While heading back, our discussion turned to hiking gear and things that we have purchased over the years to make our journeys easier. This conversation came out of my feeling that having a Lifestraw or other water filter with would have opened up the clear mountain stream on top of the first ascent to our drinking pleasure. Nothing like the trail to make us feel like shopping at REI, Cabelas, or EMS.
In the midst of this conversation, I quickly remarked on how I love my Keen boots, especially since they fit well and don’t give me blisters, and I also spoke lovingly about how I appreciate my Cabelas ECWS winter base layers since I like being warm in cold weather without having to wimp out when the breeze bites too hard. Of course, there are other nice touches as well, but while coming down through the rocks, I concluded that my number one favorite piece of gear that I have is my trekking poles. While they’re not as expensive as some poles, I find that Black Diamond makes a nice pair of hiking poles, and they really do help me get up the trail (as thru-hiker Lakeland once said) “in 4WD” despite looking weird when you watch me walk with them (or when I watch other people walk with theirs). In addition, they also keep my hands from swelling up while stabilizing my backpack-clad body in journeys both up and down the hills. Finally, they brace me going downhill as well. That’s a nice touch since I prefer not to fall face-first into jutting out rocks. Sure, they feel like something extra to carry on the flat lands, but for what they do on those hills, the push and brake and oomph, I wouldn’t hike without them anymore.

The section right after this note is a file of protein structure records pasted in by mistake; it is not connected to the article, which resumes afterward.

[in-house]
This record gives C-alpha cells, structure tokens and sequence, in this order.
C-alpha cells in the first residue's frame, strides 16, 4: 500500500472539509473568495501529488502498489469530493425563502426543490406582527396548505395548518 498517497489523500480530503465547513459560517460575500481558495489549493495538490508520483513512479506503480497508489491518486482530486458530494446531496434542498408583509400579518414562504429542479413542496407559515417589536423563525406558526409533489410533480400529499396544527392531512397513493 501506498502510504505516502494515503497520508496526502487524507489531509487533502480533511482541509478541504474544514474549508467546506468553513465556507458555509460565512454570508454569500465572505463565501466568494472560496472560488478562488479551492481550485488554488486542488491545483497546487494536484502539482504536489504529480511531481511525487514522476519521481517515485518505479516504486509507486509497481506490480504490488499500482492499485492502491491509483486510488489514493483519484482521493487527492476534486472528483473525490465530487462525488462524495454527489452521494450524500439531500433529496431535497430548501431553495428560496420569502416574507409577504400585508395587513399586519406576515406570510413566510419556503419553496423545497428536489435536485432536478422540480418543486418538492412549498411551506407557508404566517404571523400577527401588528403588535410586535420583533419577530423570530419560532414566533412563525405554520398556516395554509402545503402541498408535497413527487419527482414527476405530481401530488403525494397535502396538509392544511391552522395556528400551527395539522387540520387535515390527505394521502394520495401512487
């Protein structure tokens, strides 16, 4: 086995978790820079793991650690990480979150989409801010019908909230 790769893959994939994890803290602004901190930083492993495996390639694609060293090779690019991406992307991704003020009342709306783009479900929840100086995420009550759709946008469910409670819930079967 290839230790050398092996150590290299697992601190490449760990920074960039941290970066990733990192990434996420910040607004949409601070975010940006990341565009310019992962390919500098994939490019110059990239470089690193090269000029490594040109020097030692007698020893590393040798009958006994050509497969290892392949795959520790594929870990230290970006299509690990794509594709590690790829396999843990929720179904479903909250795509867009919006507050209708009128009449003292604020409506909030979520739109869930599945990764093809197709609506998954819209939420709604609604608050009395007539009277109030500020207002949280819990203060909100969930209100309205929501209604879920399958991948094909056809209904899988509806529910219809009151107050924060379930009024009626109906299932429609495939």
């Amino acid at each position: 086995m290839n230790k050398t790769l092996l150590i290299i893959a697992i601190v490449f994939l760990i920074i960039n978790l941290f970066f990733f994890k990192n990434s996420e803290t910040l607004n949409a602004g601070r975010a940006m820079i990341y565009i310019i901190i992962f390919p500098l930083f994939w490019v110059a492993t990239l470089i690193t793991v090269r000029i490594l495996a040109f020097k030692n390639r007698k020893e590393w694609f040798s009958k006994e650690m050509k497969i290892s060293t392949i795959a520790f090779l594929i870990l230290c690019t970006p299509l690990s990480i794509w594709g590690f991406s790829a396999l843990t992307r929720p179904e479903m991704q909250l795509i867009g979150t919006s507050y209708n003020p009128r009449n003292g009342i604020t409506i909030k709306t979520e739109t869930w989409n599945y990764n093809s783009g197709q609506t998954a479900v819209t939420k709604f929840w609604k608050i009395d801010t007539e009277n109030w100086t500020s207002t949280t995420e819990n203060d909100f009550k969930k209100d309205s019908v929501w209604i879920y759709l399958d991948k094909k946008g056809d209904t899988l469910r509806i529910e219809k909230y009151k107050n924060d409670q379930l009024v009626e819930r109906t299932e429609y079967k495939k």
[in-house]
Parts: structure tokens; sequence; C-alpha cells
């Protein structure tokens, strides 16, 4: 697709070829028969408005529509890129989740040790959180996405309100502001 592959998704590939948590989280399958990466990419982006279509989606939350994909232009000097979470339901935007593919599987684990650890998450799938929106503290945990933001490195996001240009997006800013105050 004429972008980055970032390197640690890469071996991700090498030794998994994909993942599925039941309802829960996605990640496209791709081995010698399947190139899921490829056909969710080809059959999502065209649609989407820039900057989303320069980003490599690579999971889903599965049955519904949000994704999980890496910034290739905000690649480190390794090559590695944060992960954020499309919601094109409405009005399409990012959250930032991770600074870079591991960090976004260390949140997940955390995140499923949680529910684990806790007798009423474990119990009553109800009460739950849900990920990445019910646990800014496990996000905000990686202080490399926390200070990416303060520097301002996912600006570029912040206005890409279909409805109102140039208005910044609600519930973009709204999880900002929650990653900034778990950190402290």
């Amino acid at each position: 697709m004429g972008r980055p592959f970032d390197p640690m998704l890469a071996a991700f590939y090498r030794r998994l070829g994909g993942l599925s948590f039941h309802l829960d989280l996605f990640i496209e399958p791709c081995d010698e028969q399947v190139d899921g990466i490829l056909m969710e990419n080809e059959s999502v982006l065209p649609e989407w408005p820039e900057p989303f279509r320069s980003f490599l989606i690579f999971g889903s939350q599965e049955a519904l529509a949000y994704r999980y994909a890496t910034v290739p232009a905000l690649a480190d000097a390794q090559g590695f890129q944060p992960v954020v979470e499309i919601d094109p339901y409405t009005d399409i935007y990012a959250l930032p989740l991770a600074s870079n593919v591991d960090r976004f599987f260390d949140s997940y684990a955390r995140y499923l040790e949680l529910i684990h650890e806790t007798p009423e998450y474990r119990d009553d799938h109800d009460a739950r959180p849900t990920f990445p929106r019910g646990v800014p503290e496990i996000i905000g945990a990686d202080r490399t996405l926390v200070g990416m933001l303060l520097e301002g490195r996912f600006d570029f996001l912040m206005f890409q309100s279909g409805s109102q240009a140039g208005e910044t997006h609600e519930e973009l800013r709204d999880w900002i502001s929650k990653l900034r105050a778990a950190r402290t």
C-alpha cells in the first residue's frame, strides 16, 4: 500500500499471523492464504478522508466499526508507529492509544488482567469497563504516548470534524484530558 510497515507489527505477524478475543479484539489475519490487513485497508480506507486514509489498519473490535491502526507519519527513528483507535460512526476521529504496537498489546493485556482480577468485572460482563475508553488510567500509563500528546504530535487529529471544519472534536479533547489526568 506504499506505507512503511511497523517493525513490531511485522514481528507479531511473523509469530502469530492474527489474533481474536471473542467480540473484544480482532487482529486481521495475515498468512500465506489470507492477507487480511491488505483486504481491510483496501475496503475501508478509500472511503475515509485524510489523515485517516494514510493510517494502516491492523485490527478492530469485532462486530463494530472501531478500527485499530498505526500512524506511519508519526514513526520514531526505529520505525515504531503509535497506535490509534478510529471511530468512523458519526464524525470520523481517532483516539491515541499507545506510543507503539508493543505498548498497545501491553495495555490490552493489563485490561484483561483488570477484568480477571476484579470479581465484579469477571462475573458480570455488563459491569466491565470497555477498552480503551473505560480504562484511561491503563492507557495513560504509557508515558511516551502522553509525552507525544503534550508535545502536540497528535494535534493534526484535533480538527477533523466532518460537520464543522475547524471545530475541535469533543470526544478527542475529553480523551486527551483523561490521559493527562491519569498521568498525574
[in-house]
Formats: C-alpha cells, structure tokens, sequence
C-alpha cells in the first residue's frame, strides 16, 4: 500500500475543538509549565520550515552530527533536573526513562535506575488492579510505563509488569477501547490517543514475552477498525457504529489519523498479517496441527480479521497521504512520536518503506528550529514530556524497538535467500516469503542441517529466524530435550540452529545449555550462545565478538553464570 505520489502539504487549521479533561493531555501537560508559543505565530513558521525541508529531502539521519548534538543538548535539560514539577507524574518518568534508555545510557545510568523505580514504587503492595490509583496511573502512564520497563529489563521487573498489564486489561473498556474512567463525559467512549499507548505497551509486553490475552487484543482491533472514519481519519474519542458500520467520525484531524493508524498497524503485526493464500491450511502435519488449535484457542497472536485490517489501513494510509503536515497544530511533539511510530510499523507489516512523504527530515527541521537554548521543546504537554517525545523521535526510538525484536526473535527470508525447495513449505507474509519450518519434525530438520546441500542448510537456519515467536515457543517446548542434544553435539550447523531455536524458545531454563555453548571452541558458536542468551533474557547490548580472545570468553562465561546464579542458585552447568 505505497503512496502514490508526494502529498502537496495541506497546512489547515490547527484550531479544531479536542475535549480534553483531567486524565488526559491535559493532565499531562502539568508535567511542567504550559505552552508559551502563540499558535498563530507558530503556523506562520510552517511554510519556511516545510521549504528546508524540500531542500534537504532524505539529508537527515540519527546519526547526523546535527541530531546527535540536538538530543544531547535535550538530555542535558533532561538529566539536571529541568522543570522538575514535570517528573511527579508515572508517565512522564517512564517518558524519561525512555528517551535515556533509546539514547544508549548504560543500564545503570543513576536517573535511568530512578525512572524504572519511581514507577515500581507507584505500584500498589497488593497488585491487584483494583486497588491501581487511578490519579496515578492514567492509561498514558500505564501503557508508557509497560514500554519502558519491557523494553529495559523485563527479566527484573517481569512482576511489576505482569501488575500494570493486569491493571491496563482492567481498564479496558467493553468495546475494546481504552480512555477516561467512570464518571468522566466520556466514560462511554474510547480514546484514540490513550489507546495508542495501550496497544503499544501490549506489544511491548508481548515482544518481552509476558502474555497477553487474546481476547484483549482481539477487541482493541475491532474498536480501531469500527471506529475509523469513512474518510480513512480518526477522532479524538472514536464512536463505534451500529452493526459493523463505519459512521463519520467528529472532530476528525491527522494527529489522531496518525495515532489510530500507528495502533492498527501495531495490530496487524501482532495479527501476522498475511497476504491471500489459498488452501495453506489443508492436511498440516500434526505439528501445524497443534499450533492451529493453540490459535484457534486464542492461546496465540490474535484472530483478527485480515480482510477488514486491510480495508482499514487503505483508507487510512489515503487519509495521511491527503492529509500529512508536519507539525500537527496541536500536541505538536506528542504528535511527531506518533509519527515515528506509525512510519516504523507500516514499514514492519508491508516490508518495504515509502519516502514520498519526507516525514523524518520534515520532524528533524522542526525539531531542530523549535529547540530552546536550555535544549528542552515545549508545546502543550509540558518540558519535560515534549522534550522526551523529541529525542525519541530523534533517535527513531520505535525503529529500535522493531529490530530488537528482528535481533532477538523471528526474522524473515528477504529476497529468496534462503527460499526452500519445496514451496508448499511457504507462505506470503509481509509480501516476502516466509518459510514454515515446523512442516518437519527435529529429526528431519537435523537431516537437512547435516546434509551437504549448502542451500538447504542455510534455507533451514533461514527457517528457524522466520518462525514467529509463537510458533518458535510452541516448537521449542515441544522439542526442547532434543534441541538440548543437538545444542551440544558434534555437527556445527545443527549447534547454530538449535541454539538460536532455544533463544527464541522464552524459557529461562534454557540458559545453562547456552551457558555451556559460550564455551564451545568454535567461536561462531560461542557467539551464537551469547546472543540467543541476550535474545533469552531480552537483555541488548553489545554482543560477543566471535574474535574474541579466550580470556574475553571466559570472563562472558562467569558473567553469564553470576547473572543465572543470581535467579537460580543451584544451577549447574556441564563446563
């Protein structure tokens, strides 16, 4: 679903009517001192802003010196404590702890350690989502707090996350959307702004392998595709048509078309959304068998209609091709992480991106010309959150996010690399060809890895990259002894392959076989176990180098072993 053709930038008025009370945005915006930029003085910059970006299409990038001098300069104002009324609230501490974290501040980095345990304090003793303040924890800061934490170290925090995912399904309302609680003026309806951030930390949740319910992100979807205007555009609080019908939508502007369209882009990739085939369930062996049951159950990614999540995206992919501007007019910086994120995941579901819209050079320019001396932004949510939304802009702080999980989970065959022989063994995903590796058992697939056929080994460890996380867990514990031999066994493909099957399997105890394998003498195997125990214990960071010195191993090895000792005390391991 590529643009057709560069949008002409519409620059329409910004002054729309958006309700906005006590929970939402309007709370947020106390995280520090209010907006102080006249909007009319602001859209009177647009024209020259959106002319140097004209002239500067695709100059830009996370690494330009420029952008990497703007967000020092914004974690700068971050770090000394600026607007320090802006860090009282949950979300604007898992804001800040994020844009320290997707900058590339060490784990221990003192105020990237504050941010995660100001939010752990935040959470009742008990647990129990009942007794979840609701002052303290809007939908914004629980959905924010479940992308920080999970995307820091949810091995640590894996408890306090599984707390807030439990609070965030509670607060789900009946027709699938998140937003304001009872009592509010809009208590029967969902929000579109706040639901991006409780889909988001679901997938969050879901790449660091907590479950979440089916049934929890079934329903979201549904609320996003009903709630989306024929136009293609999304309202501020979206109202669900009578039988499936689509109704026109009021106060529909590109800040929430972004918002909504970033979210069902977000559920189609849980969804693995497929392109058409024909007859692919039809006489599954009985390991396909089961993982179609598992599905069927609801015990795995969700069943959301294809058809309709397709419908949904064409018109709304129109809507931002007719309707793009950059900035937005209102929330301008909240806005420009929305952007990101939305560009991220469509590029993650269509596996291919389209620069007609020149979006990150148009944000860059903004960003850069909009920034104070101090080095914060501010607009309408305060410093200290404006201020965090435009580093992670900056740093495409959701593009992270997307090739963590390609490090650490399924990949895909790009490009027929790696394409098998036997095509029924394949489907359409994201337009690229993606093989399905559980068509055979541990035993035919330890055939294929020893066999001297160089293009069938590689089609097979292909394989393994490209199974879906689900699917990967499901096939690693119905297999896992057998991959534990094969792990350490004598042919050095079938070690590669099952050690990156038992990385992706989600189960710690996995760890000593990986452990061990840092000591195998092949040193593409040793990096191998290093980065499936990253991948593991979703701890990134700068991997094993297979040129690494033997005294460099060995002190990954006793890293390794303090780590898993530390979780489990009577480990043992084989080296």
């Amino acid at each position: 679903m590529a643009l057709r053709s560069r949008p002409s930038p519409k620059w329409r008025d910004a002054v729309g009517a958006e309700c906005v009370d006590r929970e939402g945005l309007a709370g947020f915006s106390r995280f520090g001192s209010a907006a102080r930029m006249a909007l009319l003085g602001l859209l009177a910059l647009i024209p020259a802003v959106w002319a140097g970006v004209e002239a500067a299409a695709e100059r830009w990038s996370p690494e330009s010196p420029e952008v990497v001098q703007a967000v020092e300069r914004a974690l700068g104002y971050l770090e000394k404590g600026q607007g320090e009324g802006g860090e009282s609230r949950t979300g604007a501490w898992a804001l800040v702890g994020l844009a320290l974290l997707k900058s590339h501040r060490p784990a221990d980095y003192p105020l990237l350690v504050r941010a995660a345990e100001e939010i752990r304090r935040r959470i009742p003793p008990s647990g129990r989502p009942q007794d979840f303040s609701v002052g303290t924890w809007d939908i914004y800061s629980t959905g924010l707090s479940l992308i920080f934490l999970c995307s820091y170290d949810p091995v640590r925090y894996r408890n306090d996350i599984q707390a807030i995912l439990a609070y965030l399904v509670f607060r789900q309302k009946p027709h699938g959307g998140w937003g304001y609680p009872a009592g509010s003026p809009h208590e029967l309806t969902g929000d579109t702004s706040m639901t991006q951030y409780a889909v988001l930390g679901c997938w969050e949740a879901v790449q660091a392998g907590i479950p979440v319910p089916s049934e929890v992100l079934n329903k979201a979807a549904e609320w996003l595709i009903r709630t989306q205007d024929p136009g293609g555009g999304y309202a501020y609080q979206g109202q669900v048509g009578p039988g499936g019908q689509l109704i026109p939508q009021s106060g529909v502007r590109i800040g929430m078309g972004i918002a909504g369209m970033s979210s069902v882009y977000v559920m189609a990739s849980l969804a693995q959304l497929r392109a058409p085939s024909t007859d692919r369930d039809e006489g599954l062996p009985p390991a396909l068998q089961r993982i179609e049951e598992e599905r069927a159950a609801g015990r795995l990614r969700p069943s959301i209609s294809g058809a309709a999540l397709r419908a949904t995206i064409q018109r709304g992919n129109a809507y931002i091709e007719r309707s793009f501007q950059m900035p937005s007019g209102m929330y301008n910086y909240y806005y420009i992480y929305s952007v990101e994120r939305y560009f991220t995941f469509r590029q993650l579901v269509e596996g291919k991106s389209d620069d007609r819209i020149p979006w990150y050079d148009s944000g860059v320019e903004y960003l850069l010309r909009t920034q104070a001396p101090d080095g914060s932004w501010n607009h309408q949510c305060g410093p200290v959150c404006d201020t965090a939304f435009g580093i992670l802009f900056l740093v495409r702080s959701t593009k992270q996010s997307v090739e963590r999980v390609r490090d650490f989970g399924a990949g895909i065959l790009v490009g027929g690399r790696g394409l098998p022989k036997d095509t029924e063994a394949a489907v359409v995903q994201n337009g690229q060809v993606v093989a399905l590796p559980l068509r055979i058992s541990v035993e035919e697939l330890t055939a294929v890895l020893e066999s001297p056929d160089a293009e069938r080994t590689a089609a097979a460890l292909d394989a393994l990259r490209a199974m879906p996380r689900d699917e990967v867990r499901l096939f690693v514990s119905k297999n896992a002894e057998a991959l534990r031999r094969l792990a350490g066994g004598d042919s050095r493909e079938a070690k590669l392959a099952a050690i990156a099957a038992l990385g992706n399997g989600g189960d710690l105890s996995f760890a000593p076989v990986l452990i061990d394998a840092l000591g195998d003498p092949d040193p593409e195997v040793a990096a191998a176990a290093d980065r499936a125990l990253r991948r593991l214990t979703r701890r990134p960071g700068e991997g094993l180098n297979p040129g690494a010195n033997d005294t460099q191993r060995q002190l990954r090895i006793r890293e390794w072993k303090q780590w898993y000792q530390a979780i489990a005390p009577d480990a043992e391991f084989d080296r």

Finding ourselves on the flat section again, my wife nodded in agreement with my thesis statement of how 2 poles were more stabilizing than just using her walking stick. In addition, those 2 Black Diamond poles were much nicer than our cheap knock-around pair, which I use when she absolutely needs to use the nice pair. Here, the cheaper pair will sometimes break loose and collapse into themselves. Let it be said that’s not fun., and if it's going to happen to someone, then let it be me. Nevertheless, the only time we really need them occurs at times like when we went to Ricketts Glen this winter or other times when trekking poles are absolutely essential for every person on the trail at once (such as when we are on snow / ice / walking over streams / have relatives in town).
            Nevertheless, as I spoke my love of these 2 metal contraptions, I realized that I wasn’t telling the whole truth and thinking through what my real favorite piece of gear was since I wasn’t thinking completely about what gear could be. This opened things up to a whole new piece of gear that I "theoretically" use every time out. That piece of “gear” is identified by the English teacher in the book at Hatchet (by Gary Paulsen) in the following statement:
You are your most valuable asset. Don’t forget it. You are the best thing you have.”